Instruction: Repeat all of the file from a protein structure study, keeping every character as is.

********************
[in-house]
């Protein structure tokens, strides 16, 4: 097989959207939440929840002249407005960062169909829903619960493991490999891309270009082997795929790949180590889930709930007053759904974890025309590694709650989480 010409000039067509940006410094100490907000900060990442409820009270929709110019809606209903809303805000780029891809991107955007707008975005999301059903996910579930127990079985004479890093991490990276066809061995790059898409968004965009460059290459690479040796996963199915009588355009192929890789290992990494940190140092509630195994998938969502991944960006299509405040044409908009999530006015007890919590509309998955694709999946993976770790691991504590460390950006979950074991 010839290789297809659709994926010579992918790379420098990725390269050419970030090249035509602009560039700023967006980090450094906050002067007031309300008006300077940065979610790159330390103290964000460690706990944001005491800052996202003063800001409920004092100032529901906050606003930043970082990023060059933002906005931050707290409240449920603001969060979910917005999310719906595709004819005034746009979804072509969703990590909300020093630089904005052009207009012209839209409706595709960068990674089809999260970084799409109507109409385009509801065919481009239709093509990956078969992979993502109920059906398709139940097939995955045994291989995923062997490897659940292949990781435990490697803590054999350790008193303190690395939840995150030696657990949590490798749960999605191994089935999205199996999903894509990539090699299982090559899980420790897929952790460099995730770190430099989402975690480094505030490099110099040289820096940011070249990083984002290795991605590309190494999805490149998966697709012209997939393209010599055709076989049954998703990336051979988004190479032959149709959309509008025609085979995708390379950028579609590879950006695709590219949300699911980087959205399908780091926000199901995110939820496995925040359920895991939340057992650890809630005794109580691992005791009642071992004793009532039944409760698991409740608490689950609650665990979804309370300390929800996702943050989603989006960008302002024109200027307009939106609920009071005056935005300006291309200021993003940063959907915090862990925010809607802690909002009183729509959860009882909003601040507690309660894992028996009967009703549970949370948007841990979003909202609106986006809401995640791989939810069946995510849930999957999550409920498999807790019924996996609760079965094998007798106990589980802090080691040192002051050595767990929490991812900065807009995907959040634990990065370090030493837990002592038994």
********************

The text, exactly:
[in-house]
């Protein structure tokens, strides 16, 4: 097989959207939440929840002249407005960062169909829903619960493991490999891309270009082997795929790949180590889930709930007053759904974890025309590694709650989480 010409000039067509940006410094100490907000900060990442409820009270929709110019809606209903809303805000780029891809991107955007707008975005999301059903996910579930127990079985004479890093991490990276066809061995790059898409968004965009460059290459690479040796996963199915009588355009192929890789290992990494940190140092509630195994998938969502991944960006299509405040044409908009999530006015007890919590509309998955694709999946993976770790691991504590460390950006979950074991 010839290789297809659709994926010579992918790379420098990725390269050419970030090249035509602009560039700023967006980090450094906050002067007031309300008006300077940065979610790159330390103290964000460690706990944001005491800052996202003063800001409920004092100032529901906050606003930043970082990023060059933002906005931050707290409240449920603001969060979910917005999310719906595709004819005034746009979804072509969703990590909300020093630089904005052009207009012209839209409706595709960068990674089809999260970084799409109507109409385009509801065919481009239709093509990956078969992979993502109920059906398709139940097939995955045994291989995923062997490897659940292949990781435990490697803590054999350790008193303190690395939840995150030696657990949590490798749960999605191994089935999205199996999903894509990539090699299982090559899980420790897929952790460099995730770190430099989402975690480094505030490099110099040289820096940011070249990083984002290795991605590309190494999805490149998966697709012209997939393209010599055709076989049954998703990336051979988004190479032959149709959309509008025609085979995708390379950028579609590879950006695709590219949300699911980087959205399908780091926000199901995110939820496995925040359920895991939340057992650890809630005794109580691992005791009642071992004793009532039944409760698991409740608490689950609650665990979804309370300390929800996702943050989603989006960008302002024109200027307009939106609920009071005056935005300006291309200021993003940063959907915090862990925010809607802690909002009183729509959860009882909003601040507690309660894992028996009967009703549970949370948007841990979003909202609106986006809401995640791989939810069946995510849930999957999550409920498999807790019924996996609760079965094998007798106990589980802090080691040192002051050595767990929490991812900065807009995907959040634990990065370090030493837990002592038994």